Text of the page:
ROME – In the penultimate hearing of the Vatican’s “trial of the century,” prosecutors presented a new declaration from Italian Cardinal Pietro Parolin in which the pope’s top aide said that the Secretariat of State wants the process to go forward.

It marked the first time Parolin has been heard during the two and a half year-long trial, despite the fact that decisions in the disputed $400 million real estate transaction in London at the heart of the case were approved by Parolin on multiple occasions, often in writing.

Some observers of the trial had pointed out that although the Secretariate of State is technically the primary injured party in the case, it has not filed a complaint against any of the defendants under the Vatican’s civil law, leading some to wonder if the secretariat actually wanted the case to go forward.

In that context, assistant prosecutor Gianluca Perone read the letter from Parolin aloud during a Monday hearing dedicated to the prosecution’s final summation.

“Following the position already taken by the Secretariat of State, I confirm the request to prosecute and punish all crimes which are being acted upon at the request of parties, and of which the Secretariat of State is also considered an injured party,” Parolin’s statement read.

During her own presentation, attorney Paola Severino, representing the Secretariat of State, said that Parolin and the current sostituto, or “substitute,” Venezuelan Archbishop Edgar Peña Parra, had been “deceived” by the defendants in the case.

The trial pivots on charges that ten defendants, including Italian Cardinal Angelo Becciu in his former capacity as the pope’s chief of staff, effectively defrauded the Vatican in the London deal. Becciu also faces charges on two other fronts, one a series of transfers to a charity in his native Sardinia run by his brother, and the other money set aside at the pope’s request to ransom a kidnapped missionary nun in Mali which was funneled through an associate who, allegedly, spent some of it on luxury goods for herself.

All ten defendants have denied wrong-doing, and their attorneys have requested full acquittals.

In his summation, lead prosecutor Alessandro Diddi accused the defense lawyers of having engaged in “aggressive insults towards the Promoter of Justice,” meaning himself, calling it proof “that in many cases the defense had no other arguments than to attack us.”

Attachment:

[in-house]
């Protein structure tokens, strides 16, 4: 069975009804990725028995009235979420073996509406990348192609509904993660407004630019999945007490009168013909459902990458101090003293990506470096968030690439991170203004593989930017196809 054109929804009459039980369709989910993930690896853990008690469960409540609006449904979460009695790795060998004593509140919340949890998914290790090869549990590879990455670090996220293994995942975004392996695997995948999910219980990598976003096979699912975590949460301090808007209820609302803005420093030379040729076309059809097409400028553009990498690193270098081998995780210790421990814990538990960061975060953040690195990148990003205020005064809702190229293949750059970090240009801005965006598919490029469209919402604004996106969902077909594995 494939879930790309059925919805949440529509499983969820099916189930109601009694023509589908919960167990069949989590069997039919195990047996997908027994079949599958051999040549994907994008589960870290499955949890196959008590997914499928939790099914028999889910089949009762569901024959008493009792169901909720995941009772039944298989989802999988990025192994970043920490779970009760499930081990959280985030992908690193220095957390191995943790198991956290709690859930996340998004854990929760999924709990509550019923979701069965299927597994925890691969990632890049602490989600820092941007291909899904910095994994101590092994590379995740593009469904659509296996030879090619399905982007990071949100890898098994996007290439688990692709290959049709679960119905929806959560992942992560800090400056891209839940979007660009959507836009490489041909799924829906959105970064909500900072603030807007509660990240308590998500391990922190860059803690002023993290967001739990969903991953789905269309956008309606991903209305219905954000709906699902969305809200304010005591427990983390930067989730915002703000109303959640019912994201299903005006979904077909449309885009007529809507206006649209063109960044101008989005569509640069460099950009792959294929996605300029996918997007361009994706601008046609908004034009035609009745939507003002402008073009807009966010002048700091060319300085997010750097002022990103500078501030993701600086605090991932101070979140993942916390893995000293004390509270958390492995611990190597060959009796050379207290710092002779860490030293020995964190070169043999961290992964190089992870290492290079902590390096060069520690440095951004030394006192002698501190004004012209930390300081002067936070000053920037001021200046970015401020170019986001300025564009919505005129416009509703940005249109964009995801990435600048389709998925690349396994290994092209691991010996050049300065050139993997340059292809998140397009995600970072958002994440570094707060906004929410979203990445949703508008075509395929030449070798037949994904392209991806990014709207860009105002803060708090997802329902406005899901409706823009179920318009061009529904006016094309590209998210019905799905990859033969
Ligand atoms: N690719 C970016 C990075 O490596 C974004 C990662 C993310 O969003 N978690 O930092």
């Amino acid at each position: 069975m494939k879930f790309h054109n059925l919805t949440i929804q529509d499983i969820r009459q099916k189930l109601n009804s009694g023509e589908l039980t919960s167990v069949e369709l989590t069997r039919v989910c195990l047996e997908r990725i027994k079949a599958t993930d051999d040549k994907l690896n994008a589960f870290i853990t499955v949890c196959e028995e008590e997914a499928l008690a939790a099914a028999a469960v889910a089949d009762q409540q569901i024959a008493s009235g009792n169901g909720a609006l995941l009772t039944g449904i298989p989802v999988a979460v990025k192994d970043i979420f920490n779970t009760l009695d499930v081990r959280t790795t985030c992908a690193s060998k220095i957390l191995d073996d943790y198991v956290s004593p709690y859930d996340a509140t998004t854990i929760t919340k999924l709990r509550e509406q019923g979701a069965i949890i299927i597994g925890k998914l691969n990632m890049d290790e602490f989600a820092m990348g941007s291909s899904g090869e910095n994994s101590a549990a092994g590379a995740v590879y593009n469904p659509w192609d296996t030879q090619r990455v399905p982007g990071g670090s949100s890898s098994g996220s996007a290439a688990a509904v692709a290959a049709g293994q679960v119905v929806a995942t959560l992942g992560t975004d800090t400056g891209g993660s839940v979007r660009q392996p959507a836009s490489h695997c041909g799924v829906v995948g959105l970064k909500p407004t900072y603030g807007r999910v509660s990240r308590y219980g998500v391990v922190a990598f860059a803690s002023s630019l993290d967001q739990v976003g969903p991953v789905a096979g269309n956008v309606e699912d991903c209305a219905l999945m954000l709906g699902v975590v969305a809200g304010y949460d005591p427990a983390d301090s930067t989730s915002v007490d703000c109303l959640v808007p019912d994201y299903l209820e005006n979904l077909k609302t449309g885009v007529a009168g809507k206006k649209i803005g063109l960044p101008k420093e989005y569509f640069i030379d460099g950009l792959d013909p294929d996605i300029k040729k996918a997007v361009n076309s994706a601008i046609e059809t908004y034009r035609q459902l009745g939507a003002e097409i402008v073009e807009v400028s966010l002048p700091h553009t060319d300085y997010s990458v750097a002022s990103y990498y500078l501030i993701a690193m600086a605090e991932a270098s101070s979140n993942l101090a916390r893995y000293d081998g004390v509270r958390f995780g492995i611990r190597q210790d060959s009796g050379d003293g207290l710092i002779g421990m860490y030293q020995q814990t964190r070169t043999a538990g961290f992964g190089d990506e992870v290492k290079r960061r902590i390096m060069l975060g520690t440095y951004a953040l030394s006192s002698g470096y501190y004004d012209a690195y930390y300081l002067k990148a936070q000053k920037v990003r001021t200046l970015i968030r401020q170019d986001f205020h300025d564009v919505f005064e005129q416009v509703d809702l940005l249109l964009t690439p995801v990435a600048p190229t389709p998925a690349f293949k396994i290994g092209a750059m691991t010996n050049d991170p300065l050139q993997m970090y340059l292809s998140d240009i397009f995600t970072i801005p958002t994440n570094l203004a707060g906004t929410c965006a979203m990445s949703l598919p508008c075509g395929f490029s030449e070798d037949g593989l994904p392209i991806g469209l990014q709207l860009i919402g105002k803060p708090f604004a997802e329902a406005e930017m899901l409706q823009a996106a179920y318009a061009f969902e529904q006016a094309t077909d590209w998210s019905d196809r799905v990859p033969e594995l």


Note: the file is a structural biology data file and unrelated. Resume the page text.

Diddi also rejected due process concerns about the trial as “heresy on the juridical level,” insisting that rights of the defense had been fully honored: “The [right to] cross-examination was totally respected, all defenses were given full voice, there was never the slightest obstructionism… These are false problems,” he said.

The statements came in response to complaints from defense attorneys and other observers about the conduct of the trial, including the fact that Diddi withheld portions of certain key pieces of evidence, such as intercepted messages among defendants and other parties, and also that Pope Francis began the case with a series of ad-hoc decrees granting broad investigatory powers to Diddi without judicial review.

With regard to the papal decrees, called rescripts, Diddi said they “had the function of regulating otherwise unregulated activities” and therefore offered “a guarantee towards all those who experienced this type of activity.”

Diddi also largely dismissed defense objections to the testimony of Monsignor Alberto Perlasca, the former head of the administrative office within the Secretariat of State who avoided prosecution over the London deal by becoming a key prosecution witness.

During the course of the trial, it emerged that in preparing his written testimony for prosecutors, Perlasca had been advised by a longtime friend and confidante, Genoveffa Ciferri, who in turn relied on suggestions from Francesca Chaouqui, a former PR consultant and onetime member of a Vatican commission on financial reform who was convicted in 2016 amid the second “Vatileaks” scandal for leaking confidential documents to journalists.

Defense lawyers and many observers have suggested that since Chaouqui blamed Becciu for her problems, she may have seen Perlasca’s testimony as an opportunity for retribution.

Diddi, however, insisted that Perlasca’s contributions were not the “cornerstone” of the prosecution case, and essentially dismissed the importance of Ciferri and Chaouquiu’s own testimony, saying it was “equal to zero.”

Monday also brought closing arguments from lawyer Roberto Lipari, representing the Institute for the Works of Religion, the so-called “Vatican bank.” It was a report to Vatican prosecutors from the bank after a 2019 request for a $150 million loan from the Secretariat of State to finance part of the London deal which initially triggered the investigation.

Lipari claimed that the former president and director of the Vatican’s anti-money laundering watchdog unit, known at the time as the Financial Information Authority (AIF), had attempted to pressure the bank into approving the loan despite concerns about perceived irregularities.

Lipari claimed that ex-director Tomasso Di Ruzza knew there were problems with the London deal but pressed the bank to act anyway, while he cited the former president of AIF, Swiss lawyer Renè Brüllhart, as having told bank president Jean-Baptiste De Franssu, “Why are you being so stubborn? Give the money, and we’ll cover you.”

Defense attorneys will deliver their final statements today. The three-judge panel hearing the case is expected to deliver verdicts before the end of the week.